Today’s deadline in Cambridge is 2pm so there is no need to hurry. We have tickets for the 9:45 train from King’s Cross and can travel together for once. Looking out of the window at 8:15, I see blue sky and sunshine warming the buildings across the road. Let’s hope this weather holds for the rest of the day.
The journey was without incident and on arrival at Cambridge we took a taxi to the client’s premises, then a bus back to town.
For lunch we went to the Rainbow vegetarian restaurant where we had been twice before. It is difficult to classify the Rainbow as to cuisine style. It has dishes from all over the world. Today Tigger had spinach lasagne and I chose Latvian potato bake. Both were very tasty.
After a stroll through town we took a bus more or less at random. This is a good way to see the country, especially if you add “Plus Bus” to your rail ticket, which gives you a cheap travel card for the day.
The bus took us to Milton, a village with some old and quirky houses and also inevitably these days, a lot of modern ones.
After a stroll through the village, during which we discovered an unusually large number of pubs for such a small backwater, we paused at one of these, the Jolly Brewers, for hot chocolate.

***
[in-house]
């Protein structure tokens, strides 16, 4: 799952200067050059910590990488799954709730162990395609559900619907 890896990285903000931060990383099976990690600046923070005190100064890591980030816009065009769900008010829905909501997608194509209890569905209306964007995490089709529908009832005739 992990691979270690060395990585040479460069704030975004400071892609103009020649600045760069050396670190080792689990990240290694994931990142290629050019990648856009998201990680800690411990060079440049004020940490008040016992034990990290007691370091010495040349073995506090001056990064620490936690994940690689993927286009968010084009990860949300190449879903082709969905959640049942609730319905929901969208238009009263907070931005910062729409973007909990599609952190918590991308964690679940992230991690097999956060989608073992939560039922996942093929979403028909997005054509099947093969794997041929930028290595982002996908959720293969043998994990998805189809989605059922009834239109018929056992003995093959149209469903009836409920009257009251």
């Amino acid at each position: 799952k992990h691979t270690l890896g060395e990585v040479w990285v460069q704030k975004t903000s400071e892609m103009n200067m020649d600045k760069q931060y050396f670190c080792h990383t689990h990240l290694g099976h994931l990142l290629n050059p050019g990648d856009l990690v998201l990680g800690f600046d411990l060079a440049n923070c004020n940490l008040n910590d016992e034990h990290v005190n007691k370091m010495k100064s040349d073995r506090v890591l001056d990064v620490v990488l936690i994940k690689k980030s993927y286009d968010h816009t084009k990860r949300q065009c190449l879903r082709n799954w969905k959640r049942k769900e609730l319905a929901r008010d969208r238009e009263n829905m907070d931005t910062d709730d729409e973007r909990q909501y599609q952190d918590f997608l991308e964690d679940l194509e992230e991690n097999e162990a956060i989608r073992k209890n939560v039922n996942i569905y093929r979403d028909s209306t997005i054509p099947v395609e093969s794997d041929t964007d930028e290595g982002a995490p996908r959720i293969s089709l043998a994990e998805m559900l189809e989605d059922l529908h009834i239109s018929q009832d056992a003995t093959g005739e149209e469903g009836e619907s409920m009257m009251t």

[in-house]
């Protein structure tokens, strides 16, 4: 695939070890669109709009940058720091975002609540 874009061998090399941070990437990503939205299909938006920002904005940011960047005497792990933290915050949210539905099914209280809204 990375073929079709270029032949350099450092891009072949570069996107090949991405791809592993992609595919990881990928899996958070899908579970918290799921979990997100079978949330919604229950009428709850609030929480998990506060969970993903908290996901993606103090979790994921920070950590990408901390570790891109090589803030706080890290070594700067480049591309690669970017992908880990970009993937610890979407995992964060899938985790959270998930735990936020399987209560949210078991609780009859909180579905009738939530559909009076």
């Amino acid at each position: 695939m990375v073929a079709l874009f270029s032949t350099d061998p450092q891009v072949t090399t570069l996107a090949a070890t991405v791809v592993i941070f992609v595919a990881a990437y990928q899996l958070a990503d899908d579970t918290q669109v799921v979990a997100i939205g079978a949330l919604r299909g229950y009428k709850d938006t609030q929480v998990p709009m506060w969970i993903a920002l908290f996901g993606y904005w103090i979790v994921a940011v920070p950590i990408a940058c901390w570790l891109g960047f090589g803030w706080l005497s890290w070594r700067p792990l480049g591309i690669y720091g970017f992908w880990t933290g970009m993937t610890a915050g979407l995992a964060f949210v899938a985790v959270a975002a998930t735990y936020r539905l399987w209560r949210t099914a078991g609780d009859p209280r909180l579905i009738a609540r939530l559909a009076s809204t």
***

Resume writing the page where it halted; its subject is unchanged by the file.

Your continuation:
Milton is a pleasant enough village but there was little there to retain us, so we took the bus back to Cambridge. At this point, we were in two minds whether to explore Cambridge further or to return home, as we were both feeling a little tired as a result in the travels and late nights of the last couple of days.
Here we discovered the inevitable modern “shopping centre” with all the usual suspects, resembling every other shoping centre you have ever seen, carefully designed to prevent any chance of novelty or innovation slipping in by accident. This one is called Grand Arcade and opened fairly recently.
We also discovered some public works of art, of which the picture on the right shows a sample, and, amidst the honourable old buildings, we discovered some modern ones. Some, of course, were awful but a few were surprisingly attractive.
Maybe all the decent architects have been sequestered in Cambridge, leaving the duff ones to run riot in London. Here is one that appealed to me. There seems to be something of Ancient Egyptian style to it.
But our best discovery was the Fitzwilliam Museum, though “discover” is perhaps not quite the right word as the Museum is justly famous and we knew of it already. We just happened to find ourselves in front of it and decided to go in.
You are allowed to take photos in the entrance hall but nowhere else, so I cannot show you any of the gems to be found there. It is a magnificent building, and I hope my photo gives at least a hint of this.
Emerging from the museum, we felt the day was complete and that it was time to return to London. We caught a friendly bus to the station and within 20 minutes or so, we were able to board a train for King’s Cross.
Mission and day out accomplished with success!